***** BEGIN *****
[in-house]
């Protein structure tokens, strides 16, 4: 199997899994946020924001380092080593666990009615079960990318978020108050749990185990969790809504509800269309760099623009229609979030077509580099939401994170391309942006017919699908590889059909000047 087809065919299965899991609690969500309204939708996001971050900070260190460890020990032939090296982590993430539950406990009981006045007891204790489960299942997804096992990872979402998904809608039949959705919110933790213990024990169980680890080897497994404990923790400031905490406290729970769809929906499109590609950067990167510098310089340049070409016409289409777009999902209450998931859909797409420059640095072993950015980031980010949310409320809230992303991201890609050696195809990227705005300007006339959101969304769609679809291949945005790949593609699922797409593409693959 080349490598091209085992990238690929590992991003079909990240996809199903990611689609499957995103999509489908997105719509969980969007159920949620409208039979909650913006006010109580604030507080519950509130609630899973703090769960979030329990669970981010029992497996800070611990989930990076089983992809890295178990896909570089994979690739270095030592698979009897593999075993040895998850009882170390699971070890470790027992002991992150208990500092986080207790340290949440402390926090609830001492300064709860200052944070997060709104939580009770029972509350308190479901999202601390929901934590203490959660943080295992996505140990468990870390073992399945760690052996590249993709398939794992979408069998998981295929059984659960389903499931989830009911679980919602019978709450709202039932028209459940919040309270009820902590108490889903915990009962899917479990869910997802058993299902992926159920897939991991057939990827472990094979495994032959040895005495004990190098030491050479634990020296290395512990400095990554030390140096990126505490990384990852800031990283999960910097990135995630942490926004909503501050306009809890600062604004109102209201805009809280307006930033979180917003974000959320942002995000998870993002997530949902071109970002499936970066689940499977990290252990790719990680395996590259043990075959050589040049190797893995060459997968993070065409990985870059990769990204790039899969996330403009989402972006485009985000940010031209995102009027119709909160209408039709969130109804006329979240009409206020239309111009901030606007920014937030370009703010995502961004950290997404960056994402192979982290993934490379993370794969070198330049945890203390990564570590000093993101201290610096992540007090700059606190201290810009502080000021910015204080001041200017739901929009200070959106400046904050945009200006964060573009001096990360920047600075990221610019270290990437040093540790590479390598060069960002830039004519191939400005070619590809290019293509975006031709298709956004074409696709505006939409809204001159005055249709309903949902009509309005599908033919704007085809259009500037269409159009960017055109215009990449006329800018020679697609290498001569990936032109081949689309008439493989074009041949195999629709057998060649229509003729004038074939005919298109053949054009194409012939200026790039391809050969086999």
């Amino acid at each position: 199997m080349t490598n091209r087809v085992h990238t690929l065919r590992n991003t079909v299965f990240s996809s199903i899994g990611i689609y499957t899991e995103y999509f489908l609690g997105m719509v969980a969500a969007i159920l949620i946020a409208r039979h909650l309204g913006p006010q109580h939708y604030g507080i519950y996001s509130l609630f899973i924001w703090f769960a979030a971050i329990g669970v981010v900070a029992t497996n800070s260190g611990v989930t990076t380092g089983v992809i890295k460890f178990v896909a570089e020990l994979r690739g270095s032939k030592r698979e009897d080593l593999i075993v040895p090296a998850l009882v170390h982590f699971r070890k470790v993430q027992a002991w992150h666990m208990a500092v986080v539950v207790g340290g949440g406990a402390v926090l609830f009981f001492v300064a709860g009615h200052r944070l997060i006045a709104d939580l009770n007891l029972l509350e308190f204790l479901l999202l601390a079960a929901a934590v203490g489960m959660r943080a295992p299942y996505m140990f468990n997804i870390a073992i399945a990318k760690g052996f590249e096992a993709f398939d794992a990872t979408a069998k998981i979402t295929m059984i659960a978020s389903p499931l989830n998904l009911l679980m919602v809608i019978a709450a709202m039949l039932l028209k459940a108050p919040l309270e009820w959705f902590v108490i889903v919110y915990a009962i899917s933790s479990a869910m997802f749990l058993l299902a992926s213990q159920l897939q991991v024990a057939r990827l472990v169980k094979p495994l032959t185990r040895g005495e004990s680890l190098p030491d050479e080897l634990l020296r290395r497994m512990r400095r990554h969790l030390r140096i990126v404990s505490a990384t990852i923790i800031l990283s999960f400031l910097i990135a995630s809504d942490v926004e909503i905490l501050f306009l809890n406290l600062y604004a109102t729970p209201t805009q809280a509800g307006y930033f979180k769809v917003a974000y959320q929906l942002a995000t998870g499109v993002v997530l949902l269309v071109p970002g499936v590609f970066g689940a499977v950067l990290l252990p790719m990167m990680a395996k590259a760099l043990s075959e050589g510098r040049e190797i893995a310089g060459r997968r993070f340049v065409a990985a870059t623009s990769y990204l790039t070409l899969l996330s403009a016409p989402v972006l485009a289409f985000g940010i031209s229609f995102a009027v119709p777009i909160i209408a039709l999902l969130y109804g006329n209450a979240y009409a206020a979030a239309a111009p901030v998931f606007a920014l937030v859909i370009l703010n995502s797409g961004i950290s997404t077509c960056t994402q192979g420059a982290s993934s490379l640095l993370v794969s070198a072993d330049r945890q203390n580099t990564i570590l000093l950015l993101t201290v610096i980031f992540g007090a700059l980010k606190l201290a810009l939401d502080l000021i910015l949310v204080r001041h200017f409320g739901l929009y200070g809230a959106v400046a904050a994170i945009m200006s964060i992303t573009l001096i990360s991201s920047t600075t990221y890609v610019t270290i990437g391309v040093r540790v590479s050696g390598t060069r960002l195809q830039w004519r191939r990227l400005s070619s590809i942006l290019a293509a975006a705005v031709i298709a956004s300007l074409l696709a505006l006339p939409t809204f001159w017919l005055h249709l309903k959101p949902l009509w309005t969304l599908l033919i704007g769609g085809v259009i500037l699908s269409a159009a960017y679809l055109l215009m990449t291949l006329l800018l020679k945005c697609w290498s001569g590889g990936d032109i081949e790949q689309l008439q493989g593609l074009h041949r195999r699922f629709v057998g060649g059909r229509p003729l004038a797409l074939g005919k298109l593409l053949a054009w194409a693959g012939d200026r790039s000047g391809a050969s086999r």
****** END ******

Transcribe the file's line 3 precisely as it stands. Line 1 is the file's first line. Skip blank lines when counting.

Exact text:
């Amino acid at each position: 199997m080349t490598n091209r087809v085992h990238t690929l065919r590992n991003t079909v299965f990240s996809s199903i899994g990611i689609y499957t899991e995103y999509f489908l609690g997105m719509v969980a969500a969007i159920l949620i946020a409208r039979h909650l309204g913006p006010q109580h939708y604030g507080i519950y996001s509130l609630f899973i924001w703090f769960a979030a971050i329990g669970v981010v900070a029992t497996n800070s260190g611990v989930t990076t380092g089983v992809i890295k460890f178990v896909a570089e020990l994979r690739g270095s032939k030592r698979e009897d080593l593999i075993v040895p090296a998850l009882v170390h982590f699971r070890k470790v993430q027992a002991w992150h666990m208990a500092v986080v539950v207790g340290g949440g406990a402390v926090l609830f009981f001492v300064a709860g009615h200052r944070l997060i006045a709104d939580l009770n007891l029972l509350e308190f204790l479901l999202l601390a079960a929901a934590v203490g489960m959660r943080a295992p299942y996505m140990f468990n997804i870390a073992i399945a990318k760690g052996f590249e096992a993709f398939d794992a990872t979408a069998k998981i979402t295929m059984i659960a978020s389903p499931l989830n998904l009911l679980m919602v809608i019978a709450a709202m039949l039932l028209k459940a108050p919040l309270e009820w959705f902590v108490i889903v919110y915990a009962i899917s933790s479990a869910m997802f749990l058993l299902a992926s213990q159920l897939q991991v024990a057939r990827l472990v169980k094979p495994l032959t185990r040895g005495e004990s680890l190098p030491d050479e080897l634990l020296r290395r497994m512990r400095r990554h969790l030390r140096i990126v404990s505490a990384t990852i923790i800031l990283s999960f400031l910097i990135a995630s809504d942490v926004e909503i905490l501050f306009l809890n406290l600062y604004a109102t729970p209201t805009q809280a509800g307006y930033f979180k769809v917003a974000y959320q929906l942002a995000t998870g499109v993002v997530l949902l269309v071109p970002g499936v590609f970066g689940a499977v950067l990290l252990p790719m990167m990680a395996k590259a760099l043990s075959e050589g510098r040049e190797i893995a310089g060459r997968r993070f340049v065409a990985a870059t623009s990769y990204l790039t070409l899969l996330s403009a016409p989402v972006l485009a289409f985000g940010i031209s229609f995102a009027v119709p777009i909160i209408a039709l999902l969130y109804g006329n209450a979240y009409a206020a979030a239309a111009p901030v998931f606007a920014l937030v859909i370009l703010n995502s797409g961004i950290s997404t077509c960056t994402q192979g420059a982290s993934s490379l640095l993370v794969s070198a072993d330049r945890q203390n580099t990564i570590l000093l950015l993101t201290v610096i980031f992540g007090a700059l980010k606190l201290a810009l939401d502080l000021i910015l949310v204080r001041h200017f409320g739901l929009y200070g809230a959106v400046a904050a994170i945009m200006s964060i992303t573009l001096i990360s991201s920047t600075t990221y890609v610019t270290i990437g391309v040093r540790v590479s050696g390598t060069r960002l195809q830039w004519r191939r990227l400005s070619s590809i942006l290019a293509a975006a705005v031709i298709a956004s300007l074409l696709a505006l006339p939409t809204f001159w017919l005055h249709l309903k959101p949902l009509w309005t969304l599908l033919i704007g769609g085809v259009i500037l699908s269409a159009a960017y679809l055109l215009m990449t291949l006329l800018l020679k945005c697609w290498s001569g590889g990936d032109i081949e790949q689309l008439q493989g593609l074009h041949r195999r699922f629709v057998g060649g059909r229509p003729l004038a797409l074939g005919k298109l593409l053949a054009w194409a693959g012939d200026r790039s000047g391809a050969s086999r």